This unlikely building remnant was part of a railway bridge that carried timber from the Brandy Estate to the river, so that it cuold then be offloaded onto boats, taken to the sea coast and shipped overseas.  The island's only railraod only lasted a few years in the early 20th century!

This unlikely building remnant was part of a railway bridge that carried timber from the Brandy Estate to the river, so that it could then be offloaded onto boats, taken to the sea-coast where there was a sawmill. The island’s only railroad only ever lasted  just  a few years in the early 20th century!

Pretty yellow flowers flourished near the mouth of the Indian River.  Their name escapes me!

Pretty yellow flowers flourished near the mouth of the Indian River. Their name escapes me, but I think each blossom only lasts for a day!

But I do remember the fauna ‘Sparrow pointed out to me: plentiful mullets swimming near the surface of the deep, brackish waters; Ramyé pigeons cooing high in the tree-tops; ubiquitous land crabs scattered among the twisted Mang  tree roots near the river’s edge;

The land crabs moved quickly, but I was able to capture this shot before this one bolted!

The land crabs moved quickly, but I was able to capture this shot before this one bolted!

green herons squawking overhead;  a large male iguana sunning himself on a tree branch high above the river; gargantuan termite nests attached to dead trees.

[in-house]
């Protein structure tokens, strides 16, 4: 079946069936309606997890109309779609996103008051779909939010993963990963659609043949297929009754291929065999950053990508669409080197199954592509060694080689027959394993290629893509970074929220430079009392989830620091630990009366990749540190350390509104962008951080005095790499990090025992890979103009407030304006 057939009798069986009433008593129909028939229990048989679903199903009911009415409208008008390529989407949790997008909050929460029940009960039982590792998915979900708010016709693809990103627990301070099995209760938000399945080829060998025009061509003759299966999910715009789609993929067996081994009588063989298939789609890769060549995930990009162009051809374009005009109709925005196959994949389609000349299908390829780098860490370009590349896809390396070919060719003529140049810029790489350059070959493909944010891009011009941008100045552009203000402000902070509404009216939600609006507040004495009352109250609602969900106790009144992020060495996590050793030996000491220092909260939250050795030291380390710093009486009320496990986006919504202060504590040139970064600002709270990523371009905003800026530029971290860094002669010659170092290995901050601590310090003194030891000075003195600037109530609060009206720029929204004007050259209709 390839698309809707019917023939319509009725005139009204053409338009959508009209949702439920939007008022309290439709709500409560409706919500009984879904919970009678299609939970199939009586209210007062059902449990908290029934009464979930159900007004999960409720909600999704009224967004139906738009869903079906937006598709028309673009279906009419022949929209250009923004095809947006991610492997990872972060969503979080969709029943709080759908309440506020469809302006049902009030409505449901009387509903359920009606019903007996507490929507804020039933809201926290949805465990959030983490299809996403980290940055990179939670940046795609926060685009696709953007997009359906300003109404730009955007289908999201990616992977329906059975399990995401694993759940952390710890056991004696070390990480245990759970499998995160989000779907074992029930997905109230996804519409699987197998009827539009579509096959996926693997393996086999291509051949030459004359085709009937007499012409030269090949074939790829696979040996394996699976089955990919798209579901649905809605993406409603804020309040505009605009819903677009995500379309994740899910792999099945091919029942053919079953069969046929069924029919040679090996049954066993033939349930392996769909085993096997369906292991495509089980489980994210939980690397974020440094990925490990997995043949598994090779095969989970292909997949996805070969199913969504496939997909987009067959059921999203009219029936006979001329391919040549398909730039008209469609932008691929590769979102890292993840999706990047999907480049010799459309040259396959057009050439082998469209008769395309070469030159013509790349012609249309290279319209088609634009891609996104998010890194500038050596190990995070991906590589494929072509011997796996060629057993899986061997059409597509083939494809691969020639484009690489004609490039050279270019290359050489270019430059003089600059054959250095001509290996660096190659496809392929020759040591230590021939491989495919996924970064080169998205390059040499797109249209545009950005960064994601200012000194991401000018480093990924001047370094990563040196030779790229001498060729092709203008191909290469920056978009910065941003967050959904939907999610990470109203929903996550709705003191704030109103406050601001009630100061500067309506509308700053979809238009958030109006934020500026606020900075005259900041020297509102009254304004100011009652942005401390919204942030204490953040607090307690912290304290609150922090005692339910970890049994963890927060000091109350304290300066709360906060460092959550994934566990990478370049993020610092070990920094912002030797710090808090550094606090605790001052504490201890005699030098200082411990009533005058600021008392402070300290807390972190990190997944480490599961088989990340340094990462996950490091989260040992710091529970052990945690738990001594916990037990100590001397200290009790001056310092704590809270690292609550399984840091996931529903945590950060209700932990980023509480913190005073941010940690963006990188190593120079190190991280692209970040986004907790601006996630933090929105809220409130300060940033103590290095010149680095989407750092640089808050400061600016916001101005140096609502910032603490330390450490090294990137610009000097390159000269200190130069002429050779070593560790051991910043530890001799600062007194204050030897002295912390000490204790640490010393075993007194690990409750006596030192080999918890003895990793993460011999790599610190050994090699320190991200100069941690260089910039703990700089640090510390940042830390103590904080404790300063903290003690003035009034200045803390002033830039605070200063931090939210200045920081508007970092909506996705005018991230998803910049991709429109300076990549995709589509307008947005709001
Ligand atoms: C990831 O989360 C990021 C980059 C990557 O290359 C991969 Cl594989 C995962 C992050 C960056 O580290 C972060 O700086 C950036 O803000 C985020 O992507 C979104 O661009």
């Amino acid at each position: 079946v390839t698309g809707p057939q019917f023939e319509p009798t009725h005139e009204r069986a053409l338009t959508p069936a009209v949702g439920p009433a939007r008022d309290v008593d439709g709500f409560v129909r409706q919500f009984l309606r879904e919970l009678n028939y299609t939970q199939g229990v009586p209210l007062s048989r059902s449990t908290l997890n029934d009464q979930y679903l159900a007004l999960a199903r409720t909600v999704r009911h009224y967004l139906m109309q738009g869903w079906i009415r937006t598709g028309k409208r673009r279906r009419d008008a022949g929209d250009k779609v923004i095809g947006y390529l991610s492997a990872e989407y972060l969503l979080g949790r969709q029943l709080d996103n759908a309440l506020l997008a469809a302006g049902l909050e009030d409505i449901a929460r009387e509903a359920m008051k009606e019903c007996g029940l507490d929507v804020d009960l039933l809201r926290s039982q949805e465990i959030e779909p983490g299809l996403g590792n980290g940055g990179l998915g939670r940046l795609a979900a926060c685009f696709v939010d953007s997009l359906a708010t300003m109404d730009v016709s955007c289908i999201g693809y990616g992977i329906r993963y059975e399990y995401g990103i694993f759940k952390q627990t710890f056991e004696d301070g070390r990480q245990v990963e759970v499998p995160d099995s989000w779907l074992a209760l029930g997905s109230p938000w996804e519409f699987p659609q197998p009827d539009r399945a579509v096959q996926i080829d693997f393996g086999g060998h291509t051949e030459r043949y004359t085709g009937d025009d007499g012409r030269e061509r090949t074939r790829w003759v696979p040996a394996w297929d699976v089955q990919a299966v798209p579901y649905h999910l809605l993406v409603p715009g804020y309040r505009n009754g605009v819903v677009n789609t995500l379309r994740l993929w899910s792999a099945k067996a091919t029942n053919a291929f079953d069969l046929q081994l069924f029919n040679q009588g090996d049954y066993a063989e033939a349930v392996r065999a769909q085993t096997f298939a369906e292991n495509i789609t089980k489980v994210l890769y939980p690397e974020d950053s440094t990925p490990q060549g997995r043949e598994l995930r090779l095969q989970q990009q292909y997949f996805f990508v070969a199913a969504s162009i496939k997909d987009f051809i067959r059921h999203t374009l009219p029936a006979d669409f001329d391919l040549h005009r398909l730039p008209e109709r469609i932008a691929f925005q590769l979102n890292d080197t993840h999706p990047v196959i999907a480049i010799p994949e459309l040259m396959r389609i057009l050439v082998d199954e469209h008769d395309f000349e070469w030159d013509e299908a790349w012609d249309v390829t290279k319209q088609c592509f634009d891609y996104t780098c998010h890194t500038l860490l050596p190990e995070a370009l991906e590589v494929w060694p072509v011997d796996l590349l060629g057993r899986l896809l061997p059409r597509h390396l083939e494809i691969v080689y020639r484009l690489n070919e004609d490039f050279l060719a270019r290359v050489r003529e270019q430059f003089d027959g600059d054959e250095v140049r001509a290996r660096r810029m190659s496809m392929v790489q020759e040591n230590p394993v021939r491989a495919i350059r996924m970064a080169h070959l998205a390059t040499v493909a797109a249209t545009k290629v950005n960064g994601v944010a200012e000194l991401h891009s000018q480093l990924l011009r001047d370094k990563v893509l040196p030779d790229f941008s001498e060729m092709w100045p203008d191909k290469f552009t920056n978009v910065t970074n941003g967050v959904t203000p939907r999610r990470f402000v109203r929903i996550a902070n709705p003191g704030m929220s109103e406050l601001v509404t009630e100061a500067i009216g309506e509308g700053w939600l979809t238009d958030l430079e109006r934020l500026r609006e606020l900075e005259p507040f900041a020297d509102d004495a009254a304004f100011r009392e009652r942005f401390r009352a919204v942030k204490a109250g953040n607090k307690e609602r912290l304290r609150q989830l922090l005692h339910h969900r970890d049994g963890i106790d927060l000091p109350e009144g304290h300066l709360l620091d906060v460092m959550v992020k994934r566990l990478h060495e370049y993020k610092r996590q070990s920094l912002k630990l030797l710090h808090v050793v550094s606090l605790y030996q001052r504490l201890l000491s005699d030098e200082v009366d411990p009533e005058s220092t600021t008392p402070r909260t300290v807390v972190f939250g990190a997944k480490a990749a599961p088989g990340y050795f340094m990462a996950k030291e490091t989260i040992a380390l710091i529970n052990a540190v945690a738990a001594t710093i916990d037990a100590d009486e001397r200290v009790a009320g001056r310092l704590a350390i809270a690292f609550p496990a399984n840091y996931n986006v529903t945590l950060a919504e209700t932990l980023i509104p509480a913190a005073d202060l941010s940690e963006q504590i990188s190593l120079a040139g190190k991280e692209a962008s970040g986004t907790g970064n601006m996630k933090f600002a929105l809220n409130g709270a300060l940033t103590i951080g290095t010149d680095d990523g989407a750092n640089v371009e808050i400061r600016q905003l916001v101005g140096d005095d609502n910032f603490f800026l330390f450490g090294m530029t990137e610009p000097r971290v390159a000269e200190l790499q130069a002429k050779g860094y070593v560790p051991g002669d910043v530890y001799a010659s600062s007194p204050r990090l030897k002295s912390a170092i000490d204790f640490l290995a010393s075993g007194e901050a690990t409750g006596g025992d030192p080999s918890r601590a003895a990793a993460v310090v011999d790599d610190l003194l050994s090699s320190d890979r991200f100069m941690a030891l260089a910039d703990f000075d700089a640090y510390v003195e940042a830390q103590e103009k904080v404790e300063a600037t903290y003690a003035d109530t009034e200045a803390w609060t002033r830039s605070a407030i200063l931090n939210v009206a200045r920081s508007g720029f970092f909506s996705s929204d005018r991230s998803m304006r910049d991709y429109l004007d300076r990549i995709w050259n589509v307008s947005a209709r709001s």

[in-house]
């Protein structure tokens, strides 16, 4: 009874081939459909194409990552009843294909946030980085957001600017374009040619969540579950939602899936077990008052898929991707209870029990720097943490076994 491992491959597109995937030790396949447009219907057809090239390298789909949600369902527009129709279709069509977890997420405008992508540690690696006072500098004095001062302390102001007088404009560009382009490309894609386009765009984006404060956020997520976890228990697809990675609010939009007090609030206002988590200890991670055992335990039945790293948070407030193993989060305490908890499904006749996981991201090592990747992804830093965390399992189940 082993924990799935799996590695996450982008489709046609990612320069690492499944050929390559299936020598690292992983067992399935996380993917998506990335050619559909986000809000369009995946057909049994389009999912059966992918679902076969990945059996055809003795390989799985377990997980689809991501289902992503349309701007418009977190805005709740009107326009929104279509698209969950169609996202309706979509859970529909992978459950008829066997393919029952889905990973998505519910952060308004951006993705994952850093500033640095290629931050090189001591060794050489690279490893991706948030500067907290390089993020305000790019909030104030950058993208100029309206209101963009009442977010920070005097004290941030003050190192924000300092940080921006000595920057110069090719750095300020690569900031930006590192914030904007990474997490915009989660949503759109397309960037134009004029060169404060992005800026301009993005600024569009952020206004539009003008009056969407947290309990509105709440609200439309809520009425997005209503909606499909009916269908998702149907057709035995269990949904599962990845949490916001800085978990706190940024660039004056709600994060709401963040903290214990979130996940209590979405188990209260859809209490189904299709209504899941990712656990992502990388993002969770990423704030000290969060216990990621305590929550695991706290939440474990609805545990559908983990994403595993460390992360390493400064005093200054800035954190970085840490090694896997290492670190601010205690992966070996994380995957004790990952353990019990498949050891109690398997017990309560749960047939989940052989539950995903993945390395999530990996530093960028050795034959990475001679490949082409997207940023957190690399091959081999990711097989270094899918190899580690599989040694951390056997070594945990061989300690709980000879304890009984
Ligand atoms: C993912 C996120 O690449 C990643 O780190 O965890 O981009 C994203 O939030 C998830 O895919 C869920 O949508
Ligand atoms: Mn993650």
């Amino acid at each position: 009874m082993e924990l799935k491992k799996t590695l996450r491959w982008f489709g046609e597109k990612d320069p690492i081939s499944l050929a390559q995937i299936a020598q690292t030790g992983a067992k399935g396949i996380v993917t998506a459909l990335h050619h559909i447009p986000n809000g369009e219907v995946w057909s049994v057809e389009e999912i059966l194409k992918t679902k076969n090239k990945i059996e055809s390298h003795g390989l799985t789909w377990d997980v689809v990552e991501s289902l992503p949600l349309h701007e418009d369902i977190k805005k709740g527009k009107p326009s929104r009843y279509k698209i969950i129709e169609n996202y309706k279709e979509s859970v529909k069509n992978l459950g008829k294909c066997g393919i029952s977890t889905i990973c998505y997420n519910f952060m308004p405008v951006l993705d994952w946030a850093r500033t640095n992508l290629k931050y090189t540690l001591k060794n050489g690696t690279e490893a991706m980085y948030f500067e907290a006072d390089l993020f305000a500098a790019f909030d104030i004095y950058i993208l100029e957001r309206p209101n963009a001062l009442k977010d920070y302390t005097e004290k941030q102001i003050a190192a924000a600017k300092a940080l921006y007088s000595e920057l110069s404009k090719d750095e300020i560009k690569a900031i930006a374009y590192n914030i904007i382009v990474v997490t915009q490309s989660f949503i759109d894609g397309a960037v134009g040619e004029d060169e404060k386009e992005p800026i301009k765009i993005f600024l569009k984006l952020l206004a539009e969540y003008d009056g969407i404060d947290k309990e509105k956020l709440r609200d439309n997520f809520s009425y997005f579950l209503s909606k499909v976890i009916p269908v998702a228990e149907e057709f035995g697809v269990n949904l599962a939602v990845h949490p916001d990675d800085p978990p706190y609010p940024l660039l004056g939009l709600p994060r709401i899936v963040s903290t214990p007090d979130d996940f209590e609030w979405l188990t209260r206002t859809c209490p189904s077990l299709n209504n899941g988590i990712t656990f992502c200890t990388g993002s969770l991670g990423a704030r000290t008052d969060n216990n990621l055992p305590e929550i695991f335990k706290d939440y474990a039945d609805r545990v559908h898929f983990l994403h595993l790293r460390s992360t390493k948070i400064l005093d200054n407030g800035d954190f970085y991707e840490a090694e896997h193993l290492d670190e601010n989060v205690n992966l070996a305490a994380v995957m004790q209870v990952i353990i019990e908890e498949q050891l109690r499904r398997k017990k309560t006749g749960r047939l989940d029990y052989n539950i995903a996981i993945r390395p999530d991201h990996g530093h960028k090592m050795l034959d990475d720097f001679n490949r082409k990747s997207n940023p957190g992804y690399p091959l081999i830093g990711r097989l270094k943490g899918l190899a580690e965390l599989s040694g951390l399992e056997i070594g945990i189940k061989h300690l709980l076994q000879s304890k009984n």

I was content to admire the termite nests from a distance!

I was content to admire the termite nests from a distance!

I was completely taken by the scene that surrounded me.  In this pristine swamp-like environment,  the creatures thrived in its bio-diverse eco-system.

A sense of complete calmness came over me as I marvelled at this unique setting.  At one point, ‘Sparrow’ pulled the boat ashore and cut a few long strands of a reed called roseau (the capital city is named after this plant, which also grows along the Roseau River!), which was found at numerous points along the river.  “I will make something for you to take with you,’ he said.  I looked at him curiously, but did not reply.  Grasses and reeds are found in abundance on the Nature Island.  To this day, the Kalinago people fashion handcrafts from various plants, as I observed on my recent visit there, which is found here.

It does say Croc, not Clock!  After a drink of 'Dynamite', you might not see the difference.  And no, there are not any crocodiles in the river!

It does say Croc, not Clock! After a drink of ‘Dynamite’, you might not see the difference. And no, there are not any crocodiles in the river!